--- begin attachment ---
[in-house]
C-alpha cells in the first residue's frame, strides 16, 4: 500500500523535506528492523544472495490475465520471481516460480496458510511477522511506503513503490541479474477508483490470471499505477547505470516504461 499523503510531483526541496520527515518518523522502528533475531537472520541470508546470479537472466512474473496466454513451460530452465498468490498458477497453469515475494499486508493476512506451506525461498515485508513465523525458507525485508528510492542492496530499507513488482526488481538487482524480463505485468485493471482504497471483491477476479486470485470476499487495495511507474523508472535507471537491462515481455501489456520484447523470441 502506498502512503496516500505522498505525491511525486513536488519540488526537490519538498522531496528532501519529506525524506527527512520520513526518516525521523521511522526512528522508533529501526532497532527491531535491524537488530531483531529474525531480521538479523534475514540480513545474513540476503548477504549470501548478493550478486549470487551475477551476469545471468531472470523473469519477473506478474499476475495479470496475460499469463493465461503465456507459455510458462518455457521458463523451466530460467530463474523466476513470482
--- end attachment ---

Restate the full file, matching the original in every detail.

[in-house]
C-alpha cells in the first residue's frame, strides 16, 4: 500500500523535506528492523544472495490475465520471481516460480496458510511477522511506503513503490541479474477508483490470471499505477547505470516504461 499523503510531483526541496520527515518518523522502528533475531537472520541470508546470479537472466512474473496466454513451460530452465498468490498458477497453469515475494499486508493476512506451506525461498515485508513465523525458507525485508528510492542492496530499507513488482526488481538487482524480463505485468485493471482504497471483491477476479486470485470476499487495495511507474523508472535507471537491462515481455501489456520484447523470441 502506498502512503496516500505522498505525491511525486513536488519540488526537490519538498522531496528532501519529506525524506527527512520520513526518516525521523521511522526512528522508533529501526532497532527491531535491524537488530531483531529474525531480521538479523534475514540480513545474513540476503548477504549470501548478493550478486549470487551475477551476469545471468531472470523473469519477473506478474499476475495479470496475460499469463493465461503465456507459455510458462518455457521458463523451466530460467530463474523466476513470482